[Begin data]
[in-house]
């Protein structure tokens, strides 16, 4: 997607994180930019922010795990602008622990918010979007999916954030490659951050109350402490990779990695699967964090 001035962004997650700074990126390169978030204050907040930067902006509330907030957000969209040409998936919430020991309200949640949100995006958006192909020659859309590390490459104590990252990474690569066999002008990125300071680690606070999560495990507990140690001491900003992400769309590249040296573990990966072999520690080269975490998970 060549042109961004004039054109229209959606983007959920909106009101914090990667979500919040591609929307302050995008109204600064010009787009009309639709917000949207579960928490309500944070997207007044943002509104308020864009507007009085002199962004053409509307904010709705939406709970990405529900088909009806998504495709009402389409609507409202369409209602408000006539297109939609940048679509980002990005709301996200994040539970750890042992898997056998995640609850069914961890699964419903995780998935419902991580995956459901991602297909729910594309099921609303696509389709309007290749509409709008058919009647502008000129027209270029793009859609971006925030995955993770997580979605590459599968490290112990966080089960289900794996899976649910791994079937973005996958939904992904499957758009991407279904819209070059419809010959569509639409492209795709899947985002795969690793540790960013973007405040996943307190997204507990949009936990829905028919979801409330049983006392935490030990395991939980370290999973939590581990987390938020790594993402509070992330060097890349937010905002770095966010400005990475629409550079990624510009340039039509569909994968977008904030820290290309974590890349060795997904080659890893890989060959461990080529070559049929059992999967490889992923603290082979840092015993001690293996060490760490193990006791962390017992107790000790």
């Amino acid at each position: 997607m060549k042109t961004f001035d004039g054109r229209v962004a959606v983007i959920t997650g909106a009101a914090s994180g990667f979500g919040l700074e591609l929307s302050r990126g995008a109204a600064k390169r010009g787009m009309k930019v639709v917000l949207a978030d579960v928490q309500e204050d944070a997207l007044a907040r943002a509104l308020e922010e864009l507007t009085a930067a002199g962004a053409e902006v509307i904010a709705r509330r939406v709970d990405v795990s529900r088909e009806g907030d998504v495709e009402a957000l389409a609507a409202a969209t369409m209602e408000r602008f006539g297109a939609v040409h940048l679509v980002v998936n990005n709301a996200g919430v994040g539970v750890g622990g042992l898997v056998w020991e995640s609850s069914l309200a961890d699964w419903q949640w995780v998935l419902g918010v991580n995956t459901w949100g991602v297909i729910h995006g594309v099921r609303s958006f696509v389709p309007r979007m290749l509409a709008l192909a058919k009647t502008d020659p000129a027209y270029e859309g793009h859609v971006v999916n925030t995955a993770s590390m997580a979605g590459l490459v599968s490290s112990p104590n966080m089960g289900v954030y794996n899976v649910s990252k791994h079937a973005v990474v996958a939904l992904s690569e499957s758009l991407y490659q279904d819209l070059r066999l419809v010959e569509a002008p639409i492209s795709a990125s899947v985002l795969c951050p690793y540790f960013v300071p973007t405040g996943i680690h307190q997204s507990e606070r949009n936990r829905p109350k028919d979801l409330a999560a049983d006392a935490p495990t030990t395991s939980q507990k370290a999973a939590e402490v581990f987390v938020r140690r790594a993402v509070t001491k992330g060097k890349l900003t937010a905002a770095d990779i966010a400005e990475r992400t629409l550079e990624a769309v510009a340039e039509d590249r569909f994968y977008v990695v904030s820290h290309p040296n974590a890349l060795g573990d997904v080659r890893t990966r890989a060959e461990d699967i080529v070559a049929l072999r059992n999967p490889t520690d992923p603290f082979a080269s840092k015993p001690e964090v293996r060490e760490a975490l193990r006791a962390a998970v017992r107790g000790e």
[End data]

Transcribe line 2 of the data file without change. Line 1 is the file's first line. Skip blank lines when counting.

């Protein structure tokens, strides 16, 4: 997607994180930019922010795990602008622990918010979007999916954030490659951050109350402490990779990695699967964090 001035962004997650700074990126390169978030204050907040930067902006509330907030957000969209040409998936919430020991309200949640949100995006958006192909020659859309590390490459104590990252990474690569066999002008990125300071680690606070999560495990507990140690001491900003992400769309590249040296573990990966072999520690080269975490998970 060549042109961004004039054109229209959606983007959920909106009101914090990667979500919040591609929307302050995008109204600064010009787009009309639709917000949207579960928490309500944070997207007044943002509104308020864009507007009085002199962004053409509307904010709705939406709970990405529900088909009806998504495709009402389409609507409202369409209602408000006539297109939609940048679509980002990005709301996200994040539970750890042992898997056998995640609850069914961890699964419903995780998935419902991580995956459901991602297909729910594309099921609303696509389709309007290749509409709008058919009647502008000129027209270029793009859609971006925030995955993770997580979605590459599968490290112990966080089960289900794996899976649910791994079937973005996958939904992904499957758009991407279904819209070059419809010959569509639409492209795709899947985002795969690793540790960013973007405040996943307190997204507990949009936990829905028919979801409330049983006392935490030990395991939980370290999973939590581990987390938020790594993402509070992330060097890349937010905002770095966010400005990475629409550079990624510009340039039509569909994968977008904030820290290309974590890349060795997904080659890893890989060959461990080529070559049929059992999967490889992923603290082979840092015993001690293996060490760490193990006791962390017992107790000790």